Congress' role in the war debate
KWAME HOLMAN: Meanwhile, Democrats on the Senate Judiciary Committee examined the role of Congress in the war debate, something Illinois's Dick Durbin defended.
SEN. DICK DURBIN (D), Illinois: For those who argue that, for the United States Congress to engage in a bipartisan debate about our Constitution and our policy is somehow, quote, "emboldening" the enemy or undercutting our troops, they are wrong. This debate is evidence of what a democracy is all about.
KWAME HOLMAN: Members of both parties also are considering more definitive legislative options that would force the war's end, ranging from capping the number of troops permitted in Iraq to cutting off funding for troop deployments beyond a certain date.
Wisconsin Democrat Russ Feingold went as far as to say he would push for a bill that eventually would cut off funding for the deployment of forces in Iraq.
SEN. RUSS FEINGOLD (D), Wisconsin: The Constitution gives Congress the explicit power to declare war, to raise and support armies, to provide and maintain a Navy, and to make rules for the government and regulation of the land and naval forces.
KWAME HOLMAN: Meanwhile, senators from both parties continued to debate the efficacy of passing nonbinding resolutions opposed to the president's plan. Senator Biden and Virginia Republican John Warner both have offered measures that do just that.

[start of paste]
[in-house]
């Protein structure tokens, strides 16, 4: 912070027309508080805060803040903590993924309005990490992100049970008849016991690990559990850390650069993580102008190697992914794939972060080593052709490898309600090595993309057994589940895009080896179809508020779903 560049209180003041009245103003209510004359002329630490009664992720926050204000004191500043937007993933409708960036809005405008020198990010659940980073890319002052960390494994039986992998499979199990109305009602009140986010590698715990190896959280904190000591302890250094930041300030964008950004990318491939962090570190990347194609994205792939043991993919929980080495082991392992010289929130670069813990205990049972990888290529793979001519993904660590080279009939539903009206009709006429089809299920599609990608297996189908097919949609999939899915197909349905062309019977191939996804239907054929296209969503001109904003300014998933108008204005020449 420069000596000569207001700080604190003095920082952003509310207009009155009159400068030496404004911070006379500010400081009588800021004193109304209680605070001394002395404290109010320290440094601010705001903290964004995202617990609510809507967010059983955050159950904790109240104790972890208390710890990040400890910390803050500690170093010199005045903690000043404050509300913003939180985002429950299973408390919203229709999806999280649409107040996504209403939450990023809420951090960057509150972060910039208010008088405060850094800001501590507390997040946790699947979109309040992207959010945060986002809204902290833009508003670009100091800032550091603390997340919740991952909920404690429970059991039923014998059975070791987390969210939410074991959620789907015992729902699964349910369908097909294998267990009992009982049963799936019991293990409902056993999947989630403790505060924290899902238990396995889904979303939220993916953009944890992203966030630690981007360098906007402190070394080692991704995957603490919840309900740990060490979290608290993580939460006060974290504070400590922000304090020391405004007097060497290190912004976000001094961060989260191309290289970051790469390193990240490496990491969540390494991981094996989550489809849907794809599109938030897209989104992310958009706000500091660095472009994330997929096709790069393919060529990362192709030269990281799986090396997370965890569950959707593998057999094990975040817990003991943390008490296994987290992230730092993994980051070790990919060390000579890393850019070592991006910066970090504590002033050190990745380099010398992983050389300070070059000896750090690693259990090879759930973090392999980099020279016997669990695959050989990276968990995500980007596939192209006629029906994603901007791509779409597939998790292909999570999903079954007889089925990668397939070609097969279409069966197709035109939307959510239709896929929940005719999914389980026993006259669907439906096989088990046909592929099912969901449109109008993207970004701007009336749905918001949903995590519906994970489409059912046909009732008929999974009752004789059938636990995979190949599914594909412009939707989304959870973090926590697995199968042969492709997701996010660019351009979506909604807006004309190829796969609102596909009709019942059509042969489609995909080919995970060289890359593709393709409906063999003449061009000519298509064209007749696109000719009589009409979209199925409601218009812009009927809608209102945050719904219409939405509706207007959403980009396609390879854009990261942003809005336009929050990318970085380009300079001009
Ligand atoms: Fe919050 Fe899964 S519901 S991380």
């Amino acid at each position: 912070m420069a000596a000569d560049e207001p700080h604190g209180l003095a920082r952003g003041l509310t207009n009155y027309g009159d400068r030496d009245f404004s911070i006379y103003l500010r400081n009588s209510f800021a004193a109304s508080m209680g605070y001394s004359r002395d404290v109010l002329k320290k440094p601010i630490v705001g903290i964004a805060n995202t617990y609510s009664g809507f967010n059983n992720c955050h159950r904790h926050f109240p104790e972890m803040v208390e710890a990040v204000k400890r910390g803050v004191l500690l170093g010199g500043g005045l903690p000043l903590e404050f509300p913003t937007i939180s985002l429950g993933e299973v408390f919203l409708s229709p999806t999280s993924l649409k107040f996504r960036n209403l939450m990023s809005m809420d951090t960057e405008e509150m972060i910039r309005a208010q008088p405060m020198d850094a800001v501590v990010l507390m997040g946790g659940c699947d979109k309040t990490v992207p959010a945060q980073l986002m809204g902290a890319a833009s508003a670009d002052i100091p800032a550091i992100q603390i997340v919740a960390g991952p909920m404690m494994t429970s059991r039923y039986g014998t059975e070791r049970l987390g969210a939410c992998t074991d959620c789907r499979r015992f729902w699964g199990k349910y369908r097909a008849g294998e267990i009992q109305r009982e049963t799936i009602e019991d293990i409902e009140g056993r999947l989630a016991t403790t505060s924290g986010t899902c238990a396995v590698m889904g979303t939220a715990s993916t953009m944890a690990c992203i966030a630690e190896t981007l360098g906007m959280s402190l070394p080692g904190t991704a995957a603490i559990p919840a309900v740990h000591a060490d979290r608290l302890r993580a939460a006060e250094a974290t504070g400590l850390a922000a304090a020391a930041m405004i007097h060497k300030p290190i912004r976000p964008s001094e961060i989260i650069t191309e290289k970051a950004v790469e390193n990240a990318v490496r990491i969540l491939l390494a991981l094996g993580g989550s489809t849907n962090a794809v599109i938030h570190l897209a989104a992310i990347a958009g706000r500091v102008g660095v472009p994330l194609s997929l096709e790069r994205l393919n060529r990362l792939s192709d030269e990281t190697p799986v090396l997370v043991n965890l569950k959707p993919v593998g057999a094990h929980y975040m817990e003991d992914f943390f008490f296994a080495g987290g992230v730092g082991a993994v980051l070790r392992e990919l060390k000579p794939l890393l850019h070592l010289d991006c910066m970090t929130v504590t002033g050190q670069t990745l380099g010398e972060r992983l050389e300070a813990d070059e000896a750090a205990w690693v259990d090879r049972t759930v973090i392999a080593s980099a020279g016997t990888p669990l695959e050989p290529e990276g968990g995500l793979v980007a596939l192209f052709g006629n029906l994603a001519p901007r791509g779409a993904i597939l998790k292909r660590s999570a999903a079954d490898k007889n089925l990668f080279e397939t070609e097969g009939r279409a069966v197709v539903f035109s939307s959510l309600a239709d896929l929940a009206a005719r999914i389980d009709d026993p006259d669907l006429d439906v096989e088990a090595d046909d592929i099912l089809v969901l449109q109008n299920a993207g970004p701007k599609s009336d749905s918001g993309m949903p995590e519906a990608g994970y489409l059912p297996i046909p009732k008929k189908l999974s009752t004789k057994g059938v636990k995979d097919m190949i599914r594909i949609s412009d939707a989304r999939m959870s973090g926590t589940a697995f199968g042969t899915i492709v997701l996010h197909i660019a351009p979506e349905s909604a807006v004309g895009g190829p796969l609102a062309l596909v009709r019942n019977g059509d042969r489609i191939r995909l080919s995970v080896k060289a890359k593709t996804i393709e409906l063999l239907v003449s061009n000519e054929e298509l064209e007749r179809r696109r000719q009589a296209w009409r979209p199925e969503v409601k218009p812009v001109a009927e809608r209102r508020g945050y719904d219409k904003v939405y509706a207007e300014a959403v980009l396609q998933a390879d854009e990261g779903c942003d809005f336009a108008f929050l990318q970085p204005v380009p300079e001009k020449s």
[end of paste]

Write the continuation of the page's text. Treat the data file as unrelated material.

But Warner's version includes differential language acknowledging the president's constitutional powers as commander-in-chief and allows for some additional troop deployment. However, neither resolution may have the support needed to pass, which would please the White House and its Senate allies, such as Arizona Republican Jon Kyl.
SEN. JON KYL (R), Arizona: The message that's sent to our troops is perhaps the most devastating, because it says, "We've sent you on a mission, and yet we don't believe in the mission. We're putting you in harm's way. You may, in fact, die trying to complete your mission, but it's not a mission that we believe in." Think about the message that that sends to the troops and to the families.
KWAME HOLMAN: But debate on the various resolutions is expected to begin next week.